No. 352, September 20, 2004

SPECTACULAR GREAT LAKES DRAGONFLY TO BE PROTECTED

   

UTAH STATE FISH HEADED TO COURT

   

MASSIVE ARIZONA LAND TRADE CHALLENGED BY ENVIRONMENTALISTS AND NATIVE AMERICANS

   

LAST RARE SEA TURTLE DIES IN NORTHERN MEXICO

   

LAST DITCH EFFORT TARGETS HAWAIIAN FOREST BIRD

 

Tell your friends about the Center for Biological Diversity's Email Newsletter!
Click here...


and support the Center's work
Click now

To view past newsletters.

If you received this message from a friend, you can sign up for Endangered Earth Online.

 

   

SPECTACULAR GREAT LAKES DRAGONFLY TO BE PROTECTED

In response to a lawsuit filed by the Center for Biological Diversity and other conservationists, the U.S. Fish and Wildlife Service has agreed to designate and protect critical habitat for the spectacular Hine’s emerald dragonfly. The brilliant green-eyed dragonfly is dependent upon healthy wetlands and is threatened by urban sprawl, agricultural development, toxic pollution, logging, water diversions, off-road vehicles, vacation home development and road & pipeline construction. Formerly widespread, it has been reduced to small populations in Michigan, Illinois, Wisconsin and Missouri. It is extinct in Ohio, Indiana and Alabama.

Lacking a clear identification of the species' most essential habitat, the Fish and Wildlife Service has not formally reviewed a single habitat destruction proposal on the species' behalf since it was placed on the endangered species list in 1995. During that time thousands of acres of wetlands have been destroyed and degraded. The agency will publish a proposed designation on July 7, 2006 and final rule on May 7, 2007.

Data presented to Congress by the Fish and Wildlife Service shows that species with critical habitat are recovering twice as fast as those without it. Nonetheless, the Bush administration bizarrely asserts that critical habitat does not benefit imperiled species.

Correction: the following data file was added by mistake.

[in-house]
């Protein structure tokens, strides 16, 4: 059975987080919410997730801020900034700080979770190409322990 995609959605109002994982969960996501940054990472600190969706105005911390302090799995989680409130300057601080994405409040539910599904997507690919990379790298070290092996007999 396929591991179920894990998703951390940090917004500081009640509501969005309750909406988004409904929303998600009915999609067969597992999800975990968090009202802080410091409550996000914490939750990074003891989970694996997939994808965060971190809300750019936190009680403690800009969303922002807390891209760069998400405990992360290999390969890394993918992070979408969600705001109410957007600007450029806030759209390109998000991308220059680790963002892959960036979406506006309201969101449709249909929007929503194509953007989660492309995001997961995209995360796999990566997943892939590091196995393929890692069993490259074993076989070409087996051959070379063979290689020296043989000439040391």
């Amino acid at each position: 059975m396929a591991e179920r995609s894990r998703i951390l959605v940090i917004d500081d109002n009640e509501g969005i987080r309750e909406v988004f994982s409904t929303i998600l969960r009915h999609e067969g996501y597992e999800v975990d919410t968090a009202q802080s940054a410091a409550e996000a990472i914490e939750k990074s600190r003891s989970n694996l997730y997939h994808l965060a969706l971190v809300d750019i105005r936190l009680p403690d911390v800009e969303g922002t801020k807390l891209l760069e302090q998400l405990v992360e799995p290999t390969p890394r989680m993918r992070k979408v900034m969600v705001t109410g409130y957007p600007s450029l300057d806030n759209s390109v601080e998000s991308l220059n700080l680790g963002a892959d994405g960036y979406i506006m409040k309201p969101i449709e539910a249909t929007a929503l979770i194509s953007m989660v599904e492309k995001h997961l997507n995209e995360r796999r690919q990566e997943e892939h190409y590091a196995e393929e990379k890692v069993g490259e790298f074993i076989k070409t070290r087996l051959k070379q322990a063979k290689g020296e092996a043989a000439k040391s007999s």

For more information and photos of this beautiful species.


UTAH STATE FISH HEADED TO COURT

On 9-8-04, the Center for Biological Diversity, Southern Utah Wilderness Alliance, Biodiversity Conservation Alliance, and the Pacific Rivers Council notified the Bush administration that it will soon file suit over the administration's refusal to protect the Bonneville cutthroat trout under the Endangered Species Act. Logging, cattle grazing, pollution, mining, water pumping and exotic trout have eliminated Utah's state fish from 90 percent of its historic range.

The Bush administration has placed only 31 species on the endangered list, compared to 394 species protected during the Clinton administration's first term and 234 during the first Bush presidency. The administration has denied the safety net of the Endangered Species Act to more species (45) than it has protected.


MASSIVE ARIZONA LAND TRADE CHALLENGED BY ENVIRONMENTALISTS AND NATIVE AMERICANS

The Western Mining Action Project, the Center for Biological Diversity, Sierra Club, Western Land Exchange Project, and San Carlos Apache Tribe have filed formal protests opposing the transfer of 16,297 acres of federal land in southern Arizona to the Phelps Dodge mining company. In exchange for BLM lands worth billions to its mining operation, the corporation will hand over just 3,867 acres of private land valued at $5.2 million. And the value of those lands has been vastly inflated to justify the deal. The land valuation was conducted by a private contractor paid for by Phelps Dodge.

LAST RARE SEA TURTLE DIES IN NORTHERN MEXICO

The lone survivor of 52 Olive Ridley sea turtle eggs found near Guaymas, Mexico died this week despite efforts by fishermen, conservationists, and the Mexican government to protect it. The endangered Olive Ridley sea turtle rarely nests as far north as the northern Gulf of California, so the discovery of 52 eggs in August set off an around-the-clock effort to protect them from predators and human disturbance. Though an immediate loss for the species, the effort reaffirmed the importance of sea turtle preservation in Mexico.


LAST DITCH EFFORT TARGETS HAWAIIAN FOREST BIRD

Discovered just 31 years ago, the Po'ouli may be the world's most endangered species: only three birds exist. This September the U.S. Fish and Wildlife Service captured the lone remaining female and hopes to soon capture the last two males for a last-ditch captive breeding effort. The secretive Po'ouli inhabits Hawaii's densest rainforests where it lives on native snails. Hundreds of Hawaiian snails have already gone extinct due to habitat loss, pesticide spraying, and invasion of exotic species.


Click now and become a member of the Center for Biological Diversity, and ensure a future for wildlife and habitat.


Center for Biological Diversity | PO Box 710 Tucson, AZ 85702 | 520-623-5252 | center@biologicaldiversity.org

This message was sent to . Visit your subscription management page to modify your email communication preferences or update your personal profile. To stop ALL email from Center for Biological Diversity - Biodiversity Activist, click to remove yourself from our lists (or reply via email with "remove or unsubscribe" in the subject line).